Orchid Care Q& A: What’s Growing On My Orchid?!

Today’s Orchid Care Question comes from my blog reader Dan.  He’s new to Phals and has a couple of new leaves growing off the side of his plant.  He sent me some great photos and I thought I’d share his question and photos with all of you!  Enjoy :-)

Reader Question:

Hi Carol,
I have been growing a Phal orchid for the last six months or so. When I bought the orchid it had a large stem with many beautiful flowers on it. The flowers have since died off and the stem turned yellow/brown. I went ahead and trimmed the stem back to the first node and it continued to yellow and harden. Now the plant is growing new leaves off the side of the main plant and was wondering if this is normal? Also I am curious as to when I can expect a new flower stem to grow? I have attached a picture of the orchid to help with my description. Thanks for the help and tips.

– Dan Binzel


Phal with Basal Keiki      Detail of Phal with Basal Keiki


Hi Dan!

So glad you’ve included some photos with your question!  They are very helpful in seeing what exactly your orchid is growing.

What you have there is a basal keiki (baby plant) growing on your Phalaenopsis mother plant.  Kekis can grow at the base (basal) or further up along the stem.  Not really sure why keikis grow on some plants and not others, sometimes they just do.  You can even force keiki growth on orchids with a product known as Keiki Growth Paste.  It’s a great way to propagate your orchids!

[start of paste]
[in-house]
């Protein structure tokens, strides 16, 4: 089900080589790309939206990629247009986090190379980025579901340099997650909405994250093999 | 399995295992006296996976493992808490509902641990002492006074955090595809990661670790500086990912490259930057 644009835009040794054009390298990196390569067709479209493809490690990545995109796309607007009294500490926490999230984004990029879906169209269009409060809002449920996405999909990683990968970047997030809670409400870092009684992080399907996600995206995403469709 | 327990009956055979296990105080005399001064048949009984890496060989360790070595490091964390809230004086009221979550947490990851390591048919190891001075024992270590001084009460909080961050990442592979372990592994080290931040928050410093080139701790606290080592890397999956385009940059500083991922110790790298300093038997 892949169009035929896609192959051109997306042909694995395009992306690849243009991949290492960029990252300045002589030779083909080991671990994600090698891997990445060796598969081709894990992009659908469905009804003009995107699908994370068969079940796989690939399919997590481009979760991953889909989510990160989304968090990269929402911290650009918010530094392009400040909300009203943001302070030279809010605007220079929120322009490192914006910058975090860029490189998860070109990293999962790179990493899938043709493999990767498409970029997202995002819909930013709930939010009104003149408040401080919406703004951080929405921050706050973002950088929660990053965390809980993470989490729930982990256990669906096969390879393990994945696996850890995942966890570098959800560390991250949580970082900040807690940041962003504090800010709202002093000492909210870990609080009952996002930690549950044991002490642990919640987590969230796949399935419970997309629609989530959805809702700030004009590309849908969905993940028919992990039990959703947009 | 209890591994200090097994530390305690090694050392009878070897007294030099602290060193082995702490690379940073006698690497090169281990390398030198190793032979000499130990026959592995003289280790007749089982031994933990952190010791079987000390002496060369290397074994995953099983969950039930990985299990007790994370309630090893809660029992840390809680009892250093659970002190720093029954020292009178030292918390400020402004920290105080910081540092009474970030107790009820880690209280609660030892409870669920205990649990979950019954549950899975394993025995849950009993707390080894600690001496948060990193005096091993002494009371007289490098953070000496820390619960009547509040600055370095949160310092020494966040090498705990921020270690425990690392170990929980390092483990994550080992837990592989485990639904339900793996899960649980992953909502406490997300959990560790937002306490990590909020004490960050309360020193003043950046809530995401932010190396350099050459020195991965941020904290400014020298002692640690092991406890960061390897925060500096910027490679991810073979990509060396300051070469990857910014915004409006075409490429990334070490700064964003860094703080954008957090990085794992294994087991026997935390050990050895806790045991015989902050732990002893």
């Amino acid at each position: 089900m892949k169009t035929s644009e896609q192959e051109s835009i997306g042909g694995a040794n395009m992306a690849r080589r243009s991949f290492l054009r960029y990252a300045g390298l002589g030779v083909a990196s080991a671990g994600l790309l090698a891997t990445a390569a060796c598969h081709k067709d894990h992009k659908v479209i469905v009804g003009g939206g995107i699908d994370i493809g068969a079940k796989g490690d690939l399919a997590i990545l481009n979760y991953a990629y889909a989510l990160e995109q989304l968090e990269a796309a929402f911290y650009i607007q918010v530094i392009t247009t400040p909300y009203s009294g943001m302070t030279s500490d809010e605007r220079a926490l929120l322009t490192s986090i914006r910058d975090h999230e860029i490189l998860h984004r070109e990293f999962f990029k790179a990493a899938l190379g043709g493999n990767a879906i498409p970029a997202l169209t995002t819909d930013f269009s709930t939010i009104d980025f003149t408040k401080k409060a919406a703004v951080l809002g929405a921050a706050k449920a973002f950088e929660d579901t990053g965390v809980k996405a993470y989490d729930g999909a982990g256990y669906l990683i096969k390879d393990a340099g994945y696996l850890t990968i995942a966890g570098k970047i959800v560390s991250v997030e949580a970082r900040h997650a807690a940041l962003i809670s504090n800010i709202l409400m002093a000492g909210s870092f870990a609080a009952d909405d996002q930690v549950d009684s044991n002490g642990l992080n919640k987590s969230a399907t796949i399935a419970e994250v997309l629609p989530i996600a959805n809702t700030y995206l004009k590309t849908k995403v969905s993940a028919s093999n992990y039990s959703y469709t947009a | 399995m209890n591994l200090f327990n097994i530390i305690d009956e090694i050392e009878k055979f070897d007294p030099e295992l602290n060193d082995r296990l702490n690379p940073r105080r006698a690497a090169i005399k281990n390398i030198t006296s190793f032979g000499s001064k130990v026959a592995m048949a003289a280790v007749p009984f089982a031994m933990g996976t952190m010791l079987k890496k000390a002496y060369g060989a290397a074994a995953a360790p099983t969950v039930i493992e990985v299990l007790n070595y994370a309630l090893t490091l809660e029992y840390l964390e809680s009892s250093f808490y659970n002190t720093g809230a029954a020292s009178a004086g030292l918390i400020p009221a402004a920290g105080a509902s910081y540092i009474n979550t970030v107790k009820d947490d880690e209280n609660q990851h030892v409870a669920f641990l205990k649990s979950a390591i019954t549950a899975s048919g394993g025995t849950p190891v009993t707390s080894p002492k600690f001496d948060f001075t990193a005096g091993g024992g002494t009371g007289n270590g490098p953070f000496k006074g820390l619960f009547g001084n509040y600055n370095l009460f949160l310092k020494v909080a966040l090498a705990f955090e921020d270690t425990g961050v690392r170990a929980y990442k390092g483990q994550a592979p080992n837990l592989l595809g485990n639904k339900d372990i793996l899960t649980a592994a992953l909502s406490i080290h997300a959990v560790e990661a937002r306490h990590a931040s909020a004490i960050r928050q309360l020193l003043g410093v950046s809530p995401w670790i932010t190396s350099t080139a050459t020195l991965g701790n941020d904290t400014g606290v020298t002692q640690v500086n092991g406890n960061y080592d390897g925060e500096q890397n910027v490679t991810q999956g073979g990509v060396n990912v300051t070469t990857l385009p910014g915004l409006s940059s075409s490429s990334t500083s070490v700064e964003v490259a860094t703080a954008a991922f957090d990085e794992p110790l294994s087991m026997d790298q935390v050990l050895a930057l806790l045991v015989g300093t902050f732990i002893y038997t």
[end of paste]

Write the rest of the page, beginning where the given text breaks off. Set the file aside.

Some growers believe that basal keikis sometimes grow on orchids that are under a lot of stress and dying, but they will also grow on perfectly healthy orchids.  From what I can see, your plant has very happy green leaves and looks like it is quite healthy.  I do see a few dry roots on the surface of the pot.  You can take this time to remove damaged roots and repot your orchid if it needs it (since it is no longer in bloom).

You’ll want to continue to mist both plants regularly–paying special attention to the keiki as it should start growing roots soon and you don’t want those to dry out.  Once the roots get long enough, you’ll be able to repot the baby orchid in its own pot.  Check out my previous post of keiki repotting here: Orchid Keiki Repotting Instructions

As far as the mother plant goes, the keiki growth should not impact it very much  A new flower spike will emerge from the base when the plant is rested enough and ready for reblooming.  Phals typically spike in the late Fall/early Winter season.  You’ll want to give your Phalaenopsis cooler nighttime temperatures to encourage it to rebloom.  I’m personally waiting for several of my own phals to spike in a few months.  The wait is well worth it!

Well, I believe that just about answers you question.  I hope this proves helpful!  Thanks again for your question and for sending in a photo!

Warmest wishes from sunny Florida,

Carol :)
The Orchid Care Lady

Carol the Orchid Care Lady

Orchid Care, Orchids, Orchids Care, Growing Orchids, Orchid Care and Maintenance

Leave a Reply